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Environmental Studies

Learning Outcomes

The Environmental Studies Program at Lewis & Clark College provides resources and cultivates an atmosphere whereby students (a) appreciate the intellectual and practical complexities of environmental problems and solutions; (b) master key concepts and methods of environmental analysis drawn from, and integrating, a broad range of disciplines; and (c) fuse this background knowledge and analytical ability with leadership and communication skills to successfully devise and implement creative, academically grounded solutions to environmental problems.

These three broad objectives are served via the following learning goals that frame our curriculum and foreground the unique situated approach we take. Our curriculum equips students to understand and articulate the following, both to better analyze environmental problems and to craft fruitful solutions to them:

  • The relevance of a broad range of concepts and areas of knowledge.  Key areas of knowledge are covered in the discipline-specific breadth courses (e.g.,environmental economics, or basic ecology), while ENVS core courses help students make sense of how diverse approaches and content weave together.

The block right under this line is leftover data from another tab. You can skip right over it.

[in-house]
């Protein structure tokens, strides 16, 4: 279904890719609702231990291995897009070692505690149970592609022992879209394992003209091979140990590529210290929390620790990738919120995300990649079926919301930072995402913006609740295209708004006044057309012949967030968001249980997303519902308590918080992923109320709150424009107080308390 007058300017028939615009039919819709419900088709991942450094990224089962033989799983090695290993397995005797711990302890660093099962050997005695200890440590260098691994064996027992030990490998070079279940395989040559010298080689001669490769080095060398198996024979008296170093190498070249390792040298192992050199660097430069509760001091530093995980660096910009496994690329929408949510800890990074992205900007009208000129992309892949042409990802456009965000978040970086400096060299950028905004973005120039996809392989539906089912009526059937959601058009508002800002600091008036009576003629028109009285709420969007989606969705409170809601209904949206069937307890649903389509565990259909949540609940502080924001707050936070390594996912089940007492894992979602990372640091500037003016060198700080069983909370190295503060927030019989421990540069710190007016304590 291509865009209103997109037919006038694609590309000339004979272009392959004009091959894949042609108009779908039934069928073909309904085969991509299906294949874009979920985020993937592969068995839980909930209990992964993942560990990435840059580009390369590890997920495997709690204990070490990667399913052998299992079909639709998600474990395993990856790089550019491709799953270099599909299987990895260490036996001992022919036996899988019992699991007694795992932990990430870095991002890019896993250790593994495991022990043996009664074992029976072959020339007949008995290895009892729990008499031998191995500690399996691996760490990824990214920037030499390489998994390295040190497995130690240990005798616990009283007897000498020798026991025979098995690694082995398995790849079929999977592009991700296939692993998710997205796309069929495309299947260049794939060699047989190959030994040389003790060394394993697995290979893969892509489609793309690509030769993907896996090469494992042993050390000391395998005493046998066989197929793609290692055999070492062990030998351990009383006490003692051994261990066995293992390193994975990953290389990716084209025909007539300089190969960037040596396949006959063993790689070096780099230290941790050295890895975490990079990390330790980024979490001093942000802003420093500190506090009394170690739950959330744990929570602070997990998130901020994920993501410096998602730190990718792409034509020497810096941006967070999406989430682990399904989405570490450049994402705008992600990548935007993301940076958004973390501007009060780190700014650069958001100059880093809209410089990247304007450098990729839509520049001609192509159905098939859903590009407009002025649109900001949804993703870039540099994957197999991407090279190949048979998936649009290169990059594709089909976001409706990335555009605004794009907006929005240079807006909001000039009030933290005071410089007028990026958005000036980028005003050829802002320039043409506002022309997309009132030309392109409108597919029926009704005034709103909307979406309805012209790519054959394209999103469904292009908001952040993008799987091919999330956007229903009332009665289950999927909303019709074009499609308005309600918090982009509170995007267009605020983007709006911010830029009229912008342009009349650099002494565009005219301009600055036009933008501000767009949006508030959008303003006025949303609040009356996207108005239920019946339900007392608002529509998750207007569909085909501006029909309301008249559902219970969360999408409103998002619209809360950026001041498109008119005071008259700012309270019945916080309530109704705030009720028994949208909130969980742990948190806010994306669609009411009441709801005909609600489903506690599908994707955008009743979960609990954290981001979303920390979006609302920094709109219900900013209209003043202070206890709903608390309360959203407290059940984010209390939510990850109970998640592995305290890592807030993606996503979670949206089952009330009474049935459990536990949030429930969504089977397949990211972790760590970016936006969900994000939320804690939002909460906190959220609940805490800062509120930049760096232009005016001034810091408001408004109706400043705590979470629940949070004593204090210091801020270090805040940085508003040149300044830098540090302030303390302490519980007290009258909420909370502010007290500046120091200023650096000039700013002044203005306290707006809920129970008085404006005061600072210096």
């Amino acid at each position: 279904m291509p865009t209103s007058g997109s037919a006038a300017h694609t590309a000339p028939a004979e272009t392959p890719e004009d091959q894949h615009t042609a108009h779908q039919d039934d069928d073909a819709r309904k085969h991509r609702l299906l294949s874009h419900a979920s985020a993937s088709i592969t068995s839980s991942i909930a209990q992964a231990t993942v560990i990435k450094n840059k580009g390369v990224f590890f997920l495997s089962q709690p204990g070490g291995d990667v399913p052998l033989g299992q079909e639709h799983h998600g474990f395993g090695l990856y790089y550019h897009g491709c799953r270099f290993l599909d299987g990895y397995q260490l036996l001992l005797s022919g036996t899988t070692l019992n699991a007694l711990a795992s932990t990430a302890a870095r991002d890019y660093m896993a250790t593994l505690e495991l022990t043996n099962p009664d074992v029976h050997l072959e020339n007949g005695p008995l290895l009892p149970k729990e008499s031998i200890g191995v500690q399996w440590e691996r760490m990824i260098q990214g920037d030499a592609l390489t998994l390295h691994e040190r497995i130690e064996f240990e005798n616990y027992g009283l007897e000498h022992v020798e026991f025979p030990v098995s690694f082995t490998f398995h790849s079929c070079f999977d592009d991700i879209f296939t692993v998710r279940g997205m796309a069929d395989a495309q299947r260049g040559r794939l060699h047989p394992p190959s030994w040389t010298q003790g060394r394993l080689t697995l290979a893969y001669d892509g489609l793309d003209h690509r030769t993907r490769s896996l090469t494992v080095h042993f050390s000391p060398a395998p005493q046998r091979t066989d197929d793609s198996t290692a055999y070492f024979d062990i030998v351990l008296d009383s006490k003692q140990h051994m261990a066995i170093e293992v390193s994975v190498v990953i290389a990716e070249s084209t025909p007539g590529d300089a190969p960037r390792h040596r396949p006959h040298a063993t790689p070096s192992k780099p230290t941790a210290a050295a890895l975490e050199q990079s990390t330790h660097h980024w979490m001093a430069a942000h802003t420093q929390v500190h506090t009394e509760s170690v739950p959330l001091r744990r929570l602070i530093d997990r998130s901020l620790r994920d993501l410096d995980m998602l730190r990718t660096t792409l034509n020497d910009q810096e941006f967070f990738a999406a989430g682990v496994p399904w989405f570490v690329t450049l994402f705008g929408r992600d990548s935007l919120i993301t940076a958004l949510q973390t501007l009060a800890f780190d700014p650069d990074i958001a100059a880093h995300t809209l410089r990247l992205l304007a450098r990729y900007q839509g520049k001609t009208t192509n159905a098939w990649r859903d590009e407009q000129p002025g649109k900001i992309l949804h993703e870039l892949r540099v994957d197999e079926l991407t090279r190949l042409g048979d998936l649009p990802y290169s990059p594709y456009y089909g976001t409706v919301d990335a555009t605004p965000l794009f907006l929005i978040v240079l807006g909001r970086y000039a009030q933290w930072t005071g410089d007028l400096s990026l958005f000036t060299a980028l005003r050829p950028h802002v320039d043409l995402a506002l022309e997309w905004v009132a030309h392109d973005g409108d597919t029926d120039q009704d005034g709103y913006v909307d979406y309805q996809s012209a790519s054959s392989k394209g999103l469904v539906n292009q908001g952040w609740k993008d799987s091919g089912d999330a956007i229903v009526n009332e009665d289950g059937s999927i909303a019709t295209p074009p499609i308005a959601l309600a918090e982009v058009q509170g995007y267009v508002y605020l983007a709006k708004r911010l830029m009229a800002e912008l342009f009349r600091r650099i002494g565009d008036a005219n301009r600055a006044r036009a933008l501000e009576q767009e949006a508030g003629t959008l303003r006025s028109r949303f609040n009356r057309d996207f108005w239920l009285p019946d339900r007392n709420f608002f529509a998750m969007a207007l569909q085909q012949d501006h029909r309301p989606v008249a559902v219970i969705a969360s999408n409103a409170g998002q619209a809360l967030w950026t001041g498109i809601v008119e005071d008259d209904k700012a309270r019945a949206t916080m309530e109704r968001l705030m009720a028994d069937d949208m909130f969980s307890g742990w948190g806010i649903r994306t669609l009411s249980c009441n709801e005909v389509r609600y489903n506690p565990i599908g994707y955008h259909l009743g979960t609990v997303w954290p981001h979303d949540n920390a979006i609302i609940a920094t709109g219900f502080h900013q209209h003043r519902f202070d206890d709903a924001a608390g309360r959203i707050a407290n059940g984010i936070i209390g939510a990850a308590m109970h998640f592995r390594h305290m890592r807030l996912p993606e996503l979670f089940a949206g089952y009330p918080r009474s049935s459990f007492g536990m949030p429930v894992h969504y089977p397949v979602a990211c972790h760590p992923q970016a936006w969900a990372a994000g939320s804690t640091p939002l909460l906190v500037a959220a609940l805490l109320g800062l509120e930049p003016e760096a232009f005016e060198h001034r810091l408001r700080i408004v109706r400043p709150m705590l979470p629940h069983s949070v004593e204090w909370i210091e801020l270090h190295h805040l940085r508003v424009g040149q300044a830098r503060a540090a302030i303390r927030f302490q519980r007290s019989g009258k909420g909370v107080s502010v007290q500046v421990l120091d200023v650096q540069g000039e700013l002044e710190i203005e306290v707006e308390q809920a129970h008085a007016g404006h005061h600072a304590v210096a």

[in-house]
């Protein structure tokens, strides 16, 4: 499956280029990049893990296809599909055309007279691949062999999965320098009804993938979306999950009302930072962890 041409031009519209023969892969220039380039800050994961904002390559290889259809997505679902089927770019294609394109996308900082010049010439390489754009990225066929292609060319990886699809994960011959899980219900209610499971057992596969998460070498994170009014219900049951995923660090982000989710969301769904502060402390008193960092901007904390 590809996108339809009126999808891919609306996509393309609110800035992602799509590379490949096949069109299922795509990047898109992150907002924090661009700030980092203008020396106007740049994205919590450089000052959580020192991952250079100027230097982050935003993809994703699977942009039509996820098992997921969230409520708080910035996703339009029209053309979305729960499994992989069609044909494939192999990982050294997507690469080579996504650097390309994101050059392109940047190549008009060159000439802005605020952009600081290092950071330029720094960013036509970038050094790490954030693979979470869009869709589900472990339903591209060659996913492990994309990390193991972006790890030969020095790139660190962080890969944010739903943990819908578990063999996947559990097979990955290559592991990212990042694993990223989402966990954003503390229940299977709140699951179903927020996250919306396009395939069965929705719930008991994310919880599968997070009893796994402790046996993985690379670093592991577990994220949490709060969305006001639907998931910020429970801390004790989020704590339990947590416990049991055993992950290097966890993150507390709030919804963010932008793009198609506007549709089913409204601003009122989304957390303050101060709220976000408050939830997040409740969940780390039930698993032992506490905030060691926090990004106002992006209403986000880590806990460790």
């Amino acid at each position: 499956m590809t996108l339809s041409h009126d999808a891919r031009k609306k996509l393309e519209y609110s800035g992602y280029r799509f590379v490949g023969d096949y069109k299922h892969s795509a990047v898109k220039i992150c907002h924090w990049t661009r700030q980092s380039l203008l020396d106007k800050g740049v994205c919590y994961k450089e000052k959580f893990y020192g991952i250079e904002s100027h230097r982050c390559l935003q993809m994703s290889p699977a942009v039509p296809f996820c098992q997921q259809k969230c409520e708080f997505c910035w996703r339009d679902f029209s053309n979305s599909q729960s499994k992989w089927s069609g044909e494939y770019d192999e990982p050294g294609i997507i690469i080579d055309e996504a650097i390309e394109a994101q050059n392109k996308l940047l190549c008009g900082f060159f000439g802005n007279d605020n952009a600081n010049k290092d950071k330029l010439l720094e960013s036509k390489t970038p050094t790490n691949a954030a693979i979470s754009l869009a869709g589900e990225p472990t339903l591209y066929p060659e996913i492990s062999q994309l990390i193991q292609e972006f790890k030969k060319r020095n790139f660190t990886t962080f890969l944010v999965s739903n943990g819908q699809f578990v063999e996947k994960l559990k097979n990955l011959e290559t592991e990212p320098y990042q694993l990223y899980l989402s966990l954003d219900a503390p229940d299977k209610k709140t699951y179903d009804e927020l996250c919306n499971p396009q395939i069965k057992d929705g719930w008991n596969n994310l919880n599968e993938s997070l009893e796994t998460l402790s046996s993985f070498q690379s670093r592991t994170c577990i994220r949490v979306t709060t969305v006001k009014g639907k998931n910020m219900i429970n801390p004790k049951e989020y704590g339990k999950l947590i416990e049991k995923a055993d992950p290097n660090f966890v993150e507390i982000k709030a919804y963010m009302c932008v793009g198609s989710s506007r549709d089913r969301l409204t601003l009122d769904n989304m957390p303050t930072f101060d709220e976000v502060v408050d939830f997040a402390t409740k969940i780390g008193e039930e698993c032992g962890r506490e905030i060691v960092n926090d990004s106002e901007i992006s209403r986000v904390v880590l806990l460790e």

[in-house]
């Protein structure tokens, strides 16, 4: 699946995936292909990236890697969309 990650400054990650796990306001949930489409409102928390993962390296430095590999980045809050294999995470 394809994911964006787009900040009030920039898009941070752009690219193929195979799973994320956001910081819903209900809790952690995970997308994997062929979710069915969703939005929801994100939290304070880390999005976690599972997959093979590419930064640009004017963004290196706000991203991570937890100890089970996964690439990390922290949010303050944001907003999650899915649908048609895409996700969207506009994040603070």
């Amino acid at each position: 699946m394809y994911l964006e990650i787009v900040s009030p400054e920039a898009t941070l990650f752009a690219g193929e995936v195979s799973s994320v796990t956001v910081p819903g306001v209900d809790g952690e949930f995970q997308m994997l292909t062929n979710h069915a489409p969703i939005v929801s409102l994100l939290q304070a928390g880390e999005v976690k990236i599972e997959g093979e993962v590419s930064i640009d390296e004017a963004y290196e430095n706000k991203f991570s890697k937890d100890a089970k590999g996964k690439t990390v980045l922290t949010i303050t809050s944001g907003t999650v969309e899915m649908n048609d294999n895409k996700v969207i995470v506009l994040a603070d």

• How key actors and processes interrelate. To elucidate the forces underlying an environmental issue, we use concept mapping tools and a variety of conceptual frameworks (e.g., actor network theory, systems theory)  to diagram the important connections among major players.

  • Their multiple spatial, temporal, and conceptual scales. To what broader sets of considerations does the issue relate? How do the configurations of actors change at different scales? What other places manifest similar, or interestingly different, processes?

  • Their descriptive, explanatory, evaluative, and instrumental dimensions. We ask students to approach a situation by identifying what is going on; why it is happening; whether/how it is a problem (and for whom); and how it might be changed.

  • How to collect, analyze, and communicate results of relevant empirical data. Data might take the form of historical land survey maps, tweets, or ivy density surveys. They may be analyzed in a variety of ways—e.g., rhetorically, quantitatively, or spatially—and conveyed through maps, graphs, or written narratives.

  • Ultimately, how to contribute to and benefit from the larger scholarly community in addressing these issues. We place a strong emphasis on social learning and provide students with their own digital scholarship site to share the process and products of their work, e.g., through poster sessions, shared bibliographies of scholarly sources, and online research project updates. Shared resources often stimulate the next generation of projects.

Environmental Studies

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